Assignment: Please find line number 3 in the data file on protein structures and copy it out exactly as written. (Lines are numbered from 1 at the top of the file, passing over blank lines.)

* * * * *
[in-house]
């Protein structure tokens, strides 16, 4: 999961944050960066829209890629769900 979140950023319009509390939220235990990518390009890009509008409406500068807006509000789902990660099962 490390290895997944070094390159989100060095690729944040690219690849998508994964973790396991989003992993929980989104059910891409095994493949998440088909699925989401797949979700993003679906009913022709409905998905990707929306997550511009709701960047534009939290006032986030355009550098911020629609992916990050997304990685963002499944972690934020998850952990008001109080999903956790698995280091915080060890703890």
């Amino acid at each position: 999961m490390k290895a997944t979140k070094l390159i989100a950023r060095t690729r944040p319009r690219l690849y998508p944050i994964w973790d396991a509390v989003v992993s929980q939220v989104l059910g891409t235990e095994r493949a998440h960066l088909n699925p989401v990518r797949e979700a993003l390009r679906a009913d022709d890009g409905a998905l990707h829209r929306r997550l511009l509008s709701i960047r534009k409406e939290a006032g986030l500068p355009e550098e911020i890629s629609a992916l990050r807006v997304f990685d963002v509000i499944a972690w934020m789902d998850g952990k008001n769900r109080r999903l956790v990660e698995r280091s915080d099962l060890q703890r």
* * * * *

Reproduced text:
């Amino acid at each position: 999961m490390k290895a997944t979140k070094l390159i989100a950023r060095t690729r944040p319009r690219l690849y998508p944050i994964w973790d396991a509390v989003v992993s929980q939220v989104l059910g891409t235990e095994r493949a998440h960066l088909n699925p989401v990518r797949e979700a993003l390009r679906a009913d022709d890009g409905a998905l990707h829209r929306r997550l511009l509008s709701i960047r534009k409406e939290a006032g986030l500068p355009e550098e911020i890629s629609a992916l990050r807006v997304f990685d963002v509000i499944a972690w934020m789902d998850g952990k008001n769900r109080r999903l956790v990660e698995r280091s915080d099962l060890q703890r």